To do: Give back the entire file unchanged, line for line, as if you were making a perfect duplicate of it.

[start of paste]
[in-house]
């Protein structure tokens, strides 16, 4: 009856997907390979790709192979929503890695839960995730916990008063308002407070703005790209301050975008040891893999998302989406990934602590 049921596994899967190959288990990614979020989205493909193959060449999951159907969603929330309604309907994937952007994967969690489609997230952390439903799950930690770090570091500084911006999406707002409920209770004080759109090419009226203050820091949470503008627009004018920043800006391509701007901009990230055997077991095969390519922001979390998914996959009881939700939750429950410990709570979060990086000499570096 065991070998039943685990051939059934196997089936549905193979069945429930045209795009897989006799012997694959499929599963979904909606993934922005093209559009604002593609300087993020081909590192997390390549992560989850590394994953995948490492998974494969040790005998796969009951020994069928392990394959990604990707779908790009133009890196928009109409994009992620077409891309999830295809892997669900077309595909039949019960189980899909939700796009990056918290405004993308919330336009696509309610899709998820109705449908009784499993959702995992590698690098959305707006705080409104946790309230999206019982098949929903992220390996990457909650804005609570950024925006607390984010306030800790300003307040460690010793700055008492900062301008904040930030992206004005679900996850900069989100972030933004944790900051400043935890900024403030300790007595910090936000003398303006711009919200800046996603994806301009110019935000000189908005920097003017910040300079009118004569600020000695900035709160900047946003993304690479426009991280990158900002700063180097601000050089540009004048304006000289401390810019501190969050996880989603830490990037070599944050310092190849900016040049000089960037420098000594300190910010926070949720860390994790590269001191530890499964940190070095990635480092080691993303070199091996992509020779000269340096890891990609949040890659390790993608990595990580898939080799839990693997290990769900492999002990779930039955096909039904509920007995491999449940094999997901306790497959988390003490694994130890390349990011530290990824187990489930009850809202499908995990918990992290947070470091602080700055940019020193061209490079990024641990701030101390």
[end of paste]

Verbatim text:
[in-house]
């Protein structure tokens, strides 16, 4: 009856997907390979790709192979929503890695839960995730916990008063308002407070703005790209301050975008040891893999998302989406990934602590 049921596994899967190959288990990614979020989205493909193959060449999951159907969603929330309604309907994937952007994967969690489609997230952390439903799950930690770090570091500084911006999406707002409920209770004080759109090419009226203050820091949470503008627009004018920043800006391509701007901009990230055997077991095969390519922001979390998914996959009881939700939750429950410990709570979060990086000499570096 065991070998039943685990051939059934196997089936549905193979069945429930045209795009897989006799012997694959499929599963979904909606993934922005093209559009604002593609300087993020081909590192997390390549992560989850590394994953995948490492998974494969040790005998796969009951020994069928392990394959990604990707779908790009133009890196928009109409994009992620077409891309999830295809892997669900077309595909039949019960189980899909939700796009990056918290405004993308919330336009696509309610899709998820109705449908009784499993959702995992590698690098959305707006705080409104946790309230999206019982098949929903992220390996990457909650804005609570950024925006607390984010306030800790300003307040460690010793700055008492900062301008904040930030992206004005679900996850900069989100972030933004944790900051400043935890900024403030300790007595910090936000003398303006711009919200800046996603994806301009110019935000000189908005920097003017910040300079009118004569600020000695900035709160900047946003993304690479426009991280990158900002700063180097601000050089540009004048304006000289401390810019501190969050996880989603830490990037070599944050310092190849900016040049000089960037420098000594300190910010926070949720860390994790590269001191530890499964940190070095990635480092080691993303070199091996992509020779000269340096890891990609949040890659390790993608990595990580898939080799839990693997290990769900492999002990779930039955096909039904509920007995491999449940094999997901306790497959988390003490694994130890390349990011530290990824187990489930009850809202499908995990918990992290947070470091602080700055940019020193061209490079990024641990701030101390």